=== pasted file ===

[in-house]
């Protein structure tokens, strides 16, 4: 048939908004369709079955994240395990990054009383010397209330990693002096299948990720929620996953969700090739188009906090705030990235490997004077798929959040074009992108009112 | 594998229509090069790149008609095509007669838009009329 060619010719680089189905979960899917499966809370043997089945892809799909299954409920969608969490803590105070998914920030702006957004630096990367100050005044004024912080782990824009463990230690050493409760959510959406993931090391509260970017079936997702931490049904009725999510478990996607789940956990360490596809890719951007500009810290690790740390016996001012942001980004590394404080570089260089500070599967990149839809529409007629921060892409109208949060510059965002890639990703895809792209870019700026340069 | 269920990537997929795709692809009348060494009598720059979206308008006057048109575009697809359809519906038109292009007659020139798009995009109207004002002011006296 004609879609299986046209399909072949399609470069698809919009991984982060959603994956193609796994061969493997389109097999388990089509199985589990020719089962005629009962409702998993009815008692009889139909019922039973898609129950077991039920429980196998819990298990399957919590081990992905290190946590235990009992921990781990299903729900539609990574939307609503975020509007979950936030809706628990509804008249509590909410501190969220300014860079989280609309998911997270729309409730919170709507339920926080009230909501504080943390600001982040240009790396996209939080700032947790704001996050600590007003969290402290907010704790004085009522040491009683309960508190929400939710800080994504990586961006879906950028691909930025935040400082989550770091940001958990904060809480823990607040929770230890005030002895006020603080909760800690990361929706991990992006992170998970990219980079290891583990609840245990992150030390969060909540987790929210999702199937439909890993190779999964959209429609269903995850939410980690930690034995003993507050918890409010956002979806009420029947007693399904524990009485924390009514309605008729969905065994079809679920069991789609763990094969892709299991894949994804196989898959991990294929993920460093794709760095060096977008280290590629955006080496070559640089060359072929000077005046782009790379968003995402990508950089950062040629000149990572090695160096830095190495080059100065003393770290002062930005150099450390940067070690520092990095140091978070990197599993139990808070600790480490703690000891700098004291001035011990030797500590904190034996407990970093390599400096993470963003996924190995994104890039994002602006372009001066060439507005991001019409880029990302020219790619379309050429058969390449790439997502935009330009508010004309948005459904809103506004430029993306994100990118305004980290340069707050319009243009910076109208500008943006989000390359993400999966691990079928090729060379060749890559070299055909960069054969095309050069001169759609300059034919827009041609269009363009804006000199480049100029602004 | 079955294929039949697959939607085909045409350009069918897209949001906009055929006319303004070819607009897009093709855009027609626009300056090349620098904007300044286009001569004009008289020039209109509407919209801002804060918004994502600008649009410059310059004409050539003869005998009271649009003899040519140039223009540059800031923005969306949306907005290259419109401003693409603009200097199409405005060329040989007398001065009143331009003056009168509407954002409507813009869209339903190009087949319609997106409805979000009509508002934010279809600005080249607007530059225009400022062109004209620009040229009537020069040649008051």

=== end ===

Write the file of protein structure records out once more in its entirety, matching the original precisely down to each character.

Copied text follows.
[in-house]
């Protein structure tokens, strides 16, 4: 048939908004369709079955994240395990990054009383010397209330990693002096299948990720929620996953969700090739188009906090705030990235490997004077798929959040074009992108009112 | 594998229509090069790149008609095509007669838009009329 060619010719680089189905979960899917499966809370043997089945892809799909299954409920969608969490803590105070998914920030702006957004630096990367100050005044004024912080782990824009463990230690050493409760959510959406993931090391509260970017079936997702931490049904009725999510478990996607789940956990360490596809890719951007500009810290690790740390016996001012942001980004590394404080570089260089500070599967990149839809529409007629921060892409109208949060510059965002890639990703895809792209870019700026340069 | 269920990537997929795709692809009348060494009598720059979206308008006057048109575009697809359809519906038109292009007659020139798009995009109207004002002011006296 004609879609299986046209399909072949399609470069698809919009991984982060959603994956193609796994061969493997389109097999388990089509199985589990020719089962005629009962409702998993009815008692009889139909019922039973898609129950077991039920429980196998819990298990399957919590081990992905290190946590235990009992921990781990299903729900539609990574939307609503975020509007979950936030809706628990509804008249509590909410501190969220300014860079989280609309998911997270729309409730919170709507339920926080009230909501504080943390600001982040240009790396996209939080700032947790704001996050600590007003969290402290907010704790004085009522040491009683309960508190929400939710800080994504990586961006879906950028691909930025935040400082989550770091940001958990904060809480823990607040929770230890005030002895006020603080909760800690990361929706991990992006992170998970990219980079290891583990609840245990992150030390969060909540987790929210999702199937439909890993190779999964959209429609269903995850939410980690930690034995003993507050918890409010956002979806009420029947007693399904524990009485924390009514309605008729969905065994079809679920069991789609763990094969892709299991894949994804196989898959991990294929993920460093794709760095060096977008280290590629955006080496070559640089060359072929000077005046782009790379968003995402990508950089950062040629000149990572090695160096830095190495080059100065003393770290002062930005150099450390940067070690520092990095140091978070990197599993139990808070600790480490703690000891700098004291001035011990030797500590904190034996407990970093390599400096993470963003996924190995994104890039994002602006372009001066060439507005991001019409880029990302020219790619379309050429058969390449790439997502935009330009508010004309948005459904809103506004430029993306994100990118305004980290340069707050319009243009910076109208500008943006989000390359993400999966691990079928090729060379060749890559070299055909960069054969095309050069001169759609300059034919827009041609269009363009804006000199480049100029602004 | 079955294929039949697959939607085909045409350009069918897209949001906009055929006319303004070819607009897009093709855009027609626009300056090349620098904007300044286009001569004009008289020039209109509407919209801002804060918004994502600008649009410059310059004409050539003869005998009271649009003899040519140039223009540059800031923005969306949306907005290259419109401003693409603009200097199409405005060329040989007398001065009143331009003056009168509407954002409507813009869209339903190009087949319609997106409805979000009509508002934010279809600005080249607007530059225009400022062109004209620009040229009537020069040649008051």